The recent "Live Earth" concerts (July 7th) were designed to raise awareness about global warming. But many critics have asked how environmentally friendly were the shows themselves? VOA Urdu service's Ravi Khanna reports on the organizers efforts to make the events as green as possible and how other shows, like the ten-day Montreal Jazz Festival, are benefiting from those steps.
Jazz festivals attract huge crowds -- imagine the number of people and quantity of garbage they involve. Thousands of people at a single concert also means they use and discard thousands of plastic bottles and cups. It also means a huge consumption of electricity and hundreds of gallons of gasoline consumed by the people who throng to the festivals.
Montreal Jazz Festival officials said that recycling bins had been sprinkled all over the festival site and that cleanup teams collected recyclables before sweeping up. They also said some 150,000 cups are recycled every year. We spoke with the festival's Benoit Robitaille about what kind of steps they had taken to make it environmentally friendly.
"We are actually doing that since 1989,” says Robitaille. “We put bins for trash and recyclable bins as well. We have partnerships with a company, they are on the site and they actually take the trash, paper and plastic and send them to be recycled. So it is quite a big organization and if you are willing to, and people are willing to do it, and now people are more concerned so it is not that hard. It is easier now to do recycling because people have now started to think and have improved and you don't have to convince them. People are doing it quite naturally, especially young people who are thinking about the future, so they are doing well.”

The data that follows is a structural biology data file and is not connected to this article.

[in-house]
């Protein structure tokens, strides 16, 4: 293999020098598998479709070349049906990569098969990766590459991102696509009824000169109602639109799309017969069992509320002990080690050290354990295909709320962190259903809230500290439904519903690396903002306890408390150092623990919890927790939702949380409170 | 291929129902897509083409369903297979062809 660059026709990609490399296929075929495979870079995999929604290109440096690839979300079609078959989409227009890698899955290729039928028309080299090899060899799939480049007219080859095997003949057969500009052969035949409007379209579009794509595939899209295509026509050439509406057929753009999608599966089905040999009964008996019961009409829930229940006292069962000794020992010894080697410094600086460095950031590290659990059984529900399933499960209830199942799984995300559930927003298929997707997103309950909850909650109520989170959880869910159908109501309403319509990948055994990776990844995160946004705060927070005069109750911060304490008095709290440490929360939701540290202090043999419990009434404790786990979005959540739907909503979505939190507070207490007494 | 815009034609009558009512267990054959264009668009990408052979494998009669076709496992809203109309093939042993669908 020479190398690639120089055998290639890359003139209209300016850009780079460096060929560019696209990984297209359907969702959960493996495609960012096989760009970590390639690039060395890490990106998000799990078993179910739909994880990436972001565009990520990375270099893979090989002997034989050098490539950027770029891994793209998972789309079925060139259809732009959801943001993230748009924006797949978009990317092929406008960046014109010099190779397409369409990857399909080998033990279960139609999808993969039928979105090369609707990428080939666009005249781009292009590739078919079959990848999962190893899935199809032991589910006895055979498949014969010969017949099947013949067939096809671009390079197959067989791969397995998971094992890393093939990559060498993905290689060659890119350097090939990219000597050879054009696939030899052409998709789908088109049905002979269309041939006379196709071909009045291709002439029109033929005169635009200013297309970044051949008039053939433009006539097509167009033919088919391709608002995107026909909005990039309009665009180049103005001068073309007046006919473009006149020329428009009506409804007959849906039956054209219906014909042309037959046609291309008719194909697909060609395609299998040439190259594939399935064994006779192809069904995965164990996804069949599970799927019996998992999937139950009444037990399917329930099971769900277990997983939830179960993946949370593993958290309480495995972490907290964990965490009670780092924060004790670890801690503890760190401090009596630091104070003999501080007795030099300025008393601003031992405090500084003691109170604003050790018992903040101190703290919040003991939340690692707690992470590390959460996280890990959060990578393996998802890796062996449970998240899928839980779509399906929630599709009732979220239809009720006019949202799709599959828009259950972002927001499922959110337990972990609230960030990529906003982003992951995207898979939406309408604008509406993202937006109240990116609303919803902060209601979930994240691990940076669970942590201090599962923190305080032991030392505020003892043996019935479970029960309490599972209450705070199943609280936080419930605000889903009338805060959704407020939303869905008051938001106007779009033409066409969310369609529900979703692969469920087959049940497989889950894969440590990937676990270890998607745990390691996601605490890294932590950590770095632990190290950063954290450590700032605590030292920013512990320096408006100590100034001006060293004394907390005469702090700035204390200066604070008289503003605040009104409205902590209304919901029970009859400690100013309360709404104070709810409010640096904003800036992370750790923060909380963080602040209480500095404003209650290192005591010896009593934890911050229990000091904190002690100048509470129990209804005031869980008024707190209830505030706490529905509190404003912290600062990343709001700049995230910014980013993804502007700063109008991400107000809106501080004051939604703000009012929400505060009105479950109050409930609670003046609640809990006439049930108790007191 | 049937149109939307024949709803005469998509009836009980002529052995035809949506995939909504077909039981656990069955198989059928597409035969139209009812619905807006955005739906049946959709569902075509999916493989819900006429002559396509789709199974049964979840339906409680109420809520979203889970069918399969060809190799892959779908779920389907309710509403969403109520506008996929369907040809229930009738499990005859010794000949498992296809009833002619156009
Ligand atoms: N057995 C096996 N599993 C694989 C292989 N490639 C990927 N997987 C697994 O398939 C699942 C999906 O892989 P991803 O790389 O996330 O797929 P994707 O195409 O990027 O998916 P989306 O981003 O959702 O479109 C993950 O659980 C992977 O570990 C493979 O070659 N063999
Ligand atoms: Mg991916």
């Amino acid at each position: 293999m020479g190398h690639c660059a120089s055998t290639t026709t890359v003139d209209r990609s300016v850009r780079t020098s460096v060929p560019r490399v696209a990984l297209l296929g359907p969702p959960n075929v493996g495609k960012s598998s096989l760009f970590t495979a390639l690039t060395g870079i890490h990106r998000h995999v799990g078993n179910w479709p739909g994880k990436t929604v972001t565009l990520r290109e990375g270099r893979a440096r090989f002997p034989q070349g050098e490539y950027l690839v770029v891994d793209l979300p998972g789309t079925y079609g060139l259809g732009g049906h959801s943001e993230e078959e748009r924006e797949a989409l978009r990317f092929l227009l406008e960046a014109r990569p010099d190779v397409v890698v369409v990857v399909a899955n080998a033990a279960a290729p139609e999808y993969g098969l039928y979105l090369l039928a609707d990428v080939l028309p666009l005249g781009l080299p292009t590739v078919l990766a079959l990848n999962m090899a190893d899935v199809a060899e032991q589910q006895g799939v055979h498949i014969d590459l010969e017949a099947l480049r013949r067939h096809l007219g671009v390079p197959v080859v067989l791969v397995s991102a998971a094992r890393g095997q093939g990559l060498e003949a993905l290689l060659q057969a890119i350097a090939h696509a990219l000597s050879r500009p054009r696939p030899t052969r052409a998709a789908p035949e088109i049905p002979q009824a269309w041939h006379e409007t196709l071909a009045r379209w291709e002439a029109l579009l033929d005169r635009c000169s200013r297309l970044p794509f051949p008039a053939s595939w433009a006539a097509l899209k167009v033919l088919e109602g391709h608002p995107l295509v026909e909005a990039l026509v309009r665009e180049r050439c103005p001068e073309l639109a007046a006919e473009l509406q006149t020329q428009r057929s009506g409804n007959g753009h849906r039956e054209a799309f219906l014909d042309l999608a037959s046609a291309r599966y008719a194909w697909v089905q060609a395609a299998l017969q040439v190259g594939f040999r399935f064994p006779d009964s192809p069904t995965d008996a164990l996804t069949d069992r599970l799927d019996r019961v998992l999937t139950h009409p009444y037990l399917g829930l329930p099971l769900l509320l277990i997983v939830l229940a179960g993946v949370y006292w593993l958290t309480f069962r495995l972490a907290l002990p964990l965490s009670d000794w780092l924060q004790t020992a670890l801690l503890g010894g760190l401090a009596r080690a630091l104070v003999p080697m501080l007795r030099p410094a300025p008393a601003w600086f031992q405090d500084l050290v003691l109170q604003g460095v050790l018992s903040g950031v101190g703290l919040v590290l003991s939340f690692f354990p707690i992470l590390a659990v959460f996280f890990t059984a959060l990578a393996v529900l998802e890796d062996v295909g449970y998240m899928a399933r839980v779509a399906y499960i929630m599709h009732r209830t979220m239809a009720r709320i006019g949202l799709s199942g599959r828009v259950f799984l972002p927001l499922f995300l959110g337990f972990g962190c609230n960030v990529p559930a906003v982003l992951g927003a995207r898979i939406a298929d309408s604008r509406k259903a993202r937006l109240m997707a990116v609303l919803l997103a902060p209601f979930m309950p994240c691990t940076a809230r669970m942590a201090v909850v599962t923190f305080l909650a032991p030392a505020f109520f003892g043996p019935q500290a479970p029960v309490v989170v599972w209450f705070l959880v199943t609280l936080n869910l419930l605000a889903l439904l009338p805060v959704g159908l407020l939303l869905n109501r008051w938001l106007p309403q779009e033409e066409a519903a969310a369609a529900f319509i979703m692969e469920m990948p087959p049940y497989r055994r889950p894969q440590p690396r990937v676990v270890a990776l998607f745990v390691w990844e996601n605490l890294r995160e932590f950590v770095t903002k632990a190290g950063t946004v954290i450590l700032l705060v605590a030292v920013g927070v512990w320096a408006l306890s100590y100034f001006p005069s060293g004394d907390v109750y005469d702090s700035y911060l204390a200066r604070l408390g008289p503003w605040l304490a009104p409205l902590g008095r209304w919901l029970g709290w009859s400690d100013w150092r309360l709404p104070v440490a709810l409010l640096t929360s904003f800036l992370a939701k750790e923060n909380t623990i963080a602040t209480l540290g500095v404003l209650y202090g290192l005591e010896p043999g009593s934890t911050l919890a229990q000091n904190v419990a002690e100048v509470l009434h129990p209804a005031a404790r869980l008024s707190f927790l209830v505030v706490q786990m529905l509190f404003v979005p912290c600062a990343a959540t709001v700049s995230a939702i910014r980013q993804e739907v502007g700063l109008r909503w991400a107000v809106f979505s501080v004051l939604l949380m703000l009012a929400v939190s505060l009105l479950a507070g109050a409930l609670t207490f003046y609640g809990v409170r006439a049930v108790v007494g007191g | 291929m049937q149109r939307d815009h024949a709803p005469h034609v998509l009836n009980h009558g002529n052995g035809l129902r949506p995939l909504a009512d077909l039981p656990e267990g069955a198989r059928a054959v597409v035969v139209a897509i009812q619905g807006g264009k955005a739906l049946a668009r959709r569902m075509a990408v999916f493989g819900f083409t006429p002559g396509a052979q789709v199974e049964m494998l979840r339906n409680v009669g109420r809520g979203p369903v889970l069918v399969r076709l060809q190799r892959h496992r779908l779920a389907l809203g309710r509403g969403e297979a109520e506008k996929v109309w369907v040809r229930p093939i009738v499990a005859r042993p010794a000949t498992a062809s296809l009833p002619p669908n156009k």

However, critics contend the festival is not doing enough. They say being a green event is not just recycling cups and cans. It involves looking at everything consumed, everything bought and everything sold - paper, cups, wood, lights, and down to flowers in the dressing room.
As the jazz festival was happening, Montreal also held a "Live Earth" concert inspired by former Vice President Al Gore's drive to raise money and awareness for the environment. The producer of that show, Pierre Lussier, said they had taken every possible step to keep it green.
"Let us start from the stage,” Lussier shows us. “All this is l-e-d [light emitting diods]. It uses one-fourth of the electricity of conventional lights. If you think most of the electricity is consumed by light, it reduces energy consumption by half. Then all you see is a three-way thing -- recycling, composting and, of course, garbage. All the cups are made of plastic and on top of that it is going to be a dollar for a cup and five dollars for the beer. So it is six dollars for the first beer. But if you bring back your cup, it is going to be 5 dollars. The nice thing I like about it is that at all the events like this, water is free."
Organizers of such festivals are also considering a variety of other options, from solar power and natural gas below the site to a hydrogen generator that could provide 2-hundred times the energy needed for such festivals.